RS: As we say in the subtitle of the book, none of them prepared me for Bush. Reagan had been on the election circuit on issues. I didn't have to agree with him, but when he was a salesman for G.E. and head of the Actor's Guild, he was talking about issues of foreign policy and domestic policy. He cared about these things and collected anecdotes and information that supported his views. When he was running, he was aware of the issues and what was at stake.

That was true of all of them. They were adults, and this guy, George W., as far as I can figure, is just a spoiled preppy, as he's been described. What he's done is rely on his tutors and he picked, unfortunately for us voters, Dick Cheney and Donald Rumsfeld.

OR: Are Americans capable of recognizing a good president?

RS: I do. I think the problem here was the failure of the democrats. When Kerry was asked by Bush, "Knowing what you know now, would you have gone into Iraq?" he should have said, "No." He should have said, "You lied to Congress, you lied to the American people, it's unconscionable." He would have won the election, but Kerry was not comfortable in his own skin. Here's the boy-scout war hero who seemed to be faking it, and yet in real life, this guy performed every time. And there's George W., who has been faking it his whole life and somehow came across as more genuine.

OR: The book does a good job of showing how presidents have used their foreign policy to manipulate voters. Can you explain this?

RS: When it comes to national security and foreign policy, the public is particularly vulnerable. When you're writing about a local school board race, or whether that traffic light should be moved, readers and voters are very smart because they can figure it all out. They know whether the school is working, and whether the light should be moved.

When you're dealing with foreign policy, the information can be kept from you. You can't tell someone that wants to know about police arrest records that they can't be made public. Everybody knows that we have a right to that information. You can't use the national security argument.

In foreign policy, we have classification and secrecy, and the public comes to believe that maybe it's necessary, that we can't be told everything because lives are at stake. It's much easier for leaders on that level to manipulate and to exploit our fears. What the Bush people are able to do is say that we're in this endless war on terror, so we can torture, lie and distort the facts. Hardly a day goes by that we don't have another credible witness to the lying of this administration, and yet they can get away with it because we're in this permanent war.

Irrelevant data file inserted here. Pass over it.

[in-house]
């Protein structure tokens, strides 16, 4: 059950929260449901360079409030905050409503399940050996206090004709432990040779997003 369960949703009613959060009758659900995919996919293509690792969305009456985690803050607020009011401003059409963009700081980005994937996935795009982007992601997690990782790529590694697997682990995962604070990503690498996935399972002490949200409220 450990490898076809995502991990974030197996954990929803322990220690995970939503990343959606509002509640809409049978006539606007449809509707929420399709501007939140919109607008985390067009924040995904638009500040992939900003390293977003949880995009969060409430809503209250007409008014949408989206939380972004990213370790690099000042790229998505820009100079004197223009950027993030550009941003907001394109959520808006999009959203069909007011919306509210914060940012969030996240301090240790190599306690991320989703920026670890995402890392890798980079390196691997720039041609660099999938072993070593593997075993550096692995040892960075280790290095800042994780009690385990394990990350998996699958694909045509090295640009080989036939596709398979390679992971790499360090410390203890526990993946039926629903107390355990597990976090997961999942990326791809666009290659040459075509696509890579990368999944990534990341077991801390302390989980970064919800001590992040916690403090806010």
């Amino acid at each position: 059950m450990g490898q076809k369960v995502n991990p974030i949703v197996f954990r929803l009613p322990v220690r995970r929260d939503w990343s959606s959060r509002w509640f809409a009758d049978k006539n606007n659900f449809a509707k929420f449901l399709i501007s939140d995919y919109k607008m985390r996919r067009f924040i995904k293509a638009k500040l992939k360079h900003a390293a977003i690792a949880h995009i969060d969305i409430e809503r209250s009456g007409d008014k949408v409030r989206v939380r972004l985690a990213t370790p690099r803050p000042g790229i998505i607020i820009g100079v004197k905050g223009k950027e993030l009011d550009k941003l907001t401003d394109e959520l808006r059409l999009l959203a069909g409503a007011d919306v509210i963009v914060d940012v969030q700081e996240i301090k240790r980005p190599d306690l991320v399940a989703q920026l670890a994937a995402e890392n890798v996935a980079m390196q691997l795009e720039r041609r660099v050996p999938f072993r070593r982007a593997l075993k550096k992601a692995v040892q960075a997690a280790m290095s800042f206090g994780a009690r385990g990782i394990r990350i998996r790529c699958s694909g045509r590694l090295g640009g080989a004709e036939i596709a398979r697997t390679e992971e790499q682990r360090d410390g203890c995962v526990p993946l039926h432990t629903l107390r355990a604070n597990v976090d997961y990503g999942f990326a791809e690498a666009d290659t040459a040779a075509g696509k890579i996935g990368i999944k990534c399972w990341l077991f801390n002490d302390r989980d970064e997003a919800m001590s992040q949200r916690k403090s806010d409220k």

OR: How do we reclaim the sanity? How should politicians appeal to the public?

RS: They should have some courage. If you speak honestly to the American people, you can find an audience. Truth does come out. The problem is whether it comes out in time to prevent a great deal of damage in the world. I'm very optimistic about being able to get the word out there. You can't measure our success or failure by a simple standard. We have learned lessons about Iraq. It is more difficult to intervene. Just as we did with the Cold War, we are developing a more complex view of Muslim fundamentalists and what's going on in the world. We are starting to think in more complex terms. The public is getting an education.

I don't want to leave it just on the evil of the Republicans. The fact is that the Democratic leadership bears a great deal of responsibility. That last convention with Kerry was an atrocity - he was trying to out-jingo, out-patriot the Republicans. Look at the leading Democratic candidate Hillary Clinton. She's unwilling to criticize this war. What does that mean? That we're going to have Democratic candidates that don't discuss the most important issue in the country? That's nutty. Fortunately there are a lot of people refusing to accept that.